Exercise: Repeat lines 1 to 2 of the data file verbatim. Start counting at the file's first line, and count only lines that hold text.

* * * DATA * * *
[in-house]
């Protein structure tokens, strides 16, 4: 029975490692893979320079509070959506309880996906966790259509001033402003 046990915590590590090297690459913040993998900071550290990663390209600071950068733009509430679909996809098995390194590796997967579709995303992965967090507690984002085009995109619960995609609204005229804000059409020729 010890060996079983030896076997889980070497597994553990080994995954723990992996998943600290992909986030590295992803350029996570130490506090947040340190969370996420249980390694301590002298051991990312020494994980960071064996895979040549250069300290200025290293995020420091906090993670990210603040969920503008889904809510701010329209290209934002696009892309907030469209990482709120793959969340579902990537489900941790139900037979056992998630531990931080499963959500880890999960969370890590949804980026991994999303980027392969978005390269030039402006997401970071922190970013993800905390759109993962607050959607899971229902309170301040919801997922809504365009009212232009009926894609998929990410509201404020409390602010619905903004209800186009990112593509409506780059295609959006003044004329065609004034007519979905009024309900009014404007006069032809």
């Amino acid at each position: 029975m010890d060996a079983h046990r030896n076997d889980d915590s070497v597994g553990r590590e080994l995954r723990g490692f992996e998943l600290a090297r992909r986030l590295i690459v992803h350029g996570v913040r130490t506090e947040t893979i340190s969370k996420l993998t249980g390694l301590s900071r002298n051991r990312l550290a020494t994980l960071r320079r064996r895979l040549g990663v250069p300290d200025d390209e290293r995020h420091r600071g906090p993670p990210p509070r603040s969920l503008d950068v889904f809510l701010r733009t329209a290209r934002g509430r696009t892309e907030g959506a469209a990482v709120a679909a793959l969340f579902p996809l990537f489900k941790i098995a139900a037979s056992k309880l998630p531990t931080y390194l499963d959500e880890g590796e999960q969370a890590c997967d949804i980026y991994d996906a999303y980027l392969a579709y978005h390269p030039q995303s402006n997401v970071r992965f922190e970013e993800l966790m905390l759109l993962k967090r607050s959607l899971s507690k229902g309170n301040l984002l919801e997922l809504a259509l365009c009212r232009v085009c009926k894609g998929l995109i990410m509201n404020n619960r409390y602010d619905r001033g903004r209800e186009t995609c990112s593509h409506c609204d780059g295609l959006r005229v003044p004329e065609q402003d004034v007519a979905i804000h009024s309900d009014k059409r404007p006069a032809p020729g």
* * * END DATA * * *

[in-house]
């Protein structure tokens, strides 16, 4: 029975490692893979320079509070959506309880996906966790259509001033402003 046990915590590590090297690459913040993998900071550290990663390209600071950068733009509430679909996809098995390194590796997967579709995303992965967090507690984002085009995109619960995609609204005229804000059409020729 010890060996079983030896076997889980070497597994553990080994995954723990992996998943600290992909986030590295992803350029996570130490506090947040340190969370996420249980390694301590002298051991990312020494994980960071064996895979040549250069300290200025290293995020420091906090993670990210603040969920503008889904809510701010329209290209934002696009892309907030469209990482709120793959969340579902990537489900941790139900037979056992998630531990931080499963959500880890999960969370890590949804980026991994999303980027392969978005390269030039402006997401970071922190970013993800905390759109993962607050959607899971229902309170301040919801997922809504365009009212232009009926894609998929990410509201404020409390602010619905903004209800186009990112593509409506780059295609959006003044004329065609004034007519979905009024309900009014404007006069032809």